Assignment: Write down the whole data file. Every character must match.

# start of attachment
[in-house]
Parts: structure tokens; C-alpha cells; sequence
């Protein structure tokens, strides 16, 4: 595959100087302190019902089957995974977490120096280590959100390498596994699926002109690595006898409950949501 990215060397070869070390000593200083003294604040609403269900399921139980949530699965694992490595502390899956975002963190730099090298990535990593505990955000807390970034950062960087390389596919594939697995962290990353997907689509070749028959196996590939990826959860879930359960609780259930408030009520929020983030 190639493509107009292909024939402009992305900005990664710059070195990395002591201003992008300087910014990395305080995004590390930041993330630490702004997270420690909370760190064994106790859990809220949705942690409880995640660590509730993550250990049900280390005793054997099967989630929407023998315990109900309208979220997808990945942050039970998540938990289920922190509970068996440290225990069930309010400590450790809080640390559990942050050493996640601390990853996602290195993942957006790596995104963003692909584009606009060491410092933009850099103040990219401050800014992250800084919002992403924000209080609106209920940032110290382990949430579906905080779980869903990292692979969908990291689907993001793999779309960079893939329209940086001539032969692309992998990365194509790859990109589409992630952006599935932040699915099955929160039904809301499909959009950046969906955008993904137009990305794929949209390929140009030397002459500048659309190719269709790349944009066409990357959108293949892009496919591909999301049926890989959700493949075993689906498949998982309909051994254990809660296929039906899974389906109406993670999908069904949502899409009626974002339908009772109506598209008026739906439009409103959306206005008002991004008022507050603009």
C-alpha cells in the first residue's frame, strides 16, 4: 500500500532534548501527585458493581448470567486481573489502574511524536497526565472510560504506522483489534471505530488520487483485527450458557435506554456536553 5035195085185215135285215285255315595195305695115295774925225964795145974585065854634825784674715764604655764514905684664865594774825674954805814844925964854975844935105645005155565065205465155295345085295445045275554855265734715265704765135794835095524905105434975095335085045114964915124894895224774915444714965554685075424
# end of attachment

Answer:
[in-house]
Parts: structure tokens; C-alpha cells; sequence
């Protein structure tokens, strides 16, 4: 595959100087302190019902089957995974977490120096280590959100390498596994699926002109690595006898409950949501 990215060397070869070390000593200083003294604040609403269900399921139980949530699965694992490595502390899956975002963190730099090298990535990593505990955000807390970034950062960087390389596919594939697995962290990353997907689509070749028959196996590939990826959860879930359960609780259930408030009520929020983030 190639493509107009292909024939402009992305900005990664710059070195990395002591201003992008300087910014990395305080995004590390930041993330630490702004997270420690909370760190064994106790859990809220949705942690409880995640660590509730993550250990049900280390005793054997099967989630929407023998315990109900309208979220997808990945942050039970998540938990289920922190509970068996440290225990069930309010400590450790809080640390559990942050050493996640601390990853996602290195993942957006790596995104963003692909584009606009060491410092933009850099103040990219401050800014992250800084919002992403924000209080609106209920940032110290382990949430579906905080779980869903990292692979969908990291689907993001793999779309960079893939329209940086001539032969692309992998990365194509790859990109589409992630952006599935932040699915099955929160039904809301499909959009950046969906955008993904137009990305794929949209390929140009030397002459500048659309190719269709790349944009066409990357959108293949892009496919591909999301049926890989959700493949075993689906498949998982309909051994254990809660296929039906899974389906109406993670999908069904949502899409009626974002339908009772109506598209008026739906439009409103959306206005008002991004008022507050603009």
C-alpha cells in the first residue's frame, strides 16, 4: 500500500532534548501527585458493581448470567486481573489502574511524536497526565472510560504506522483489534471505530488520487483485527450458557435506554456536553 5035195085185215135285215285255315595195305695115295774925225964795145974585065854634825784674715764604655764514905684664865594774825674954805814844925964854975844935105645005155565065205465155295345085295445045275554855265734715265704765135794835095524905105434975095335085045114964915124894895224774915444714965554685075424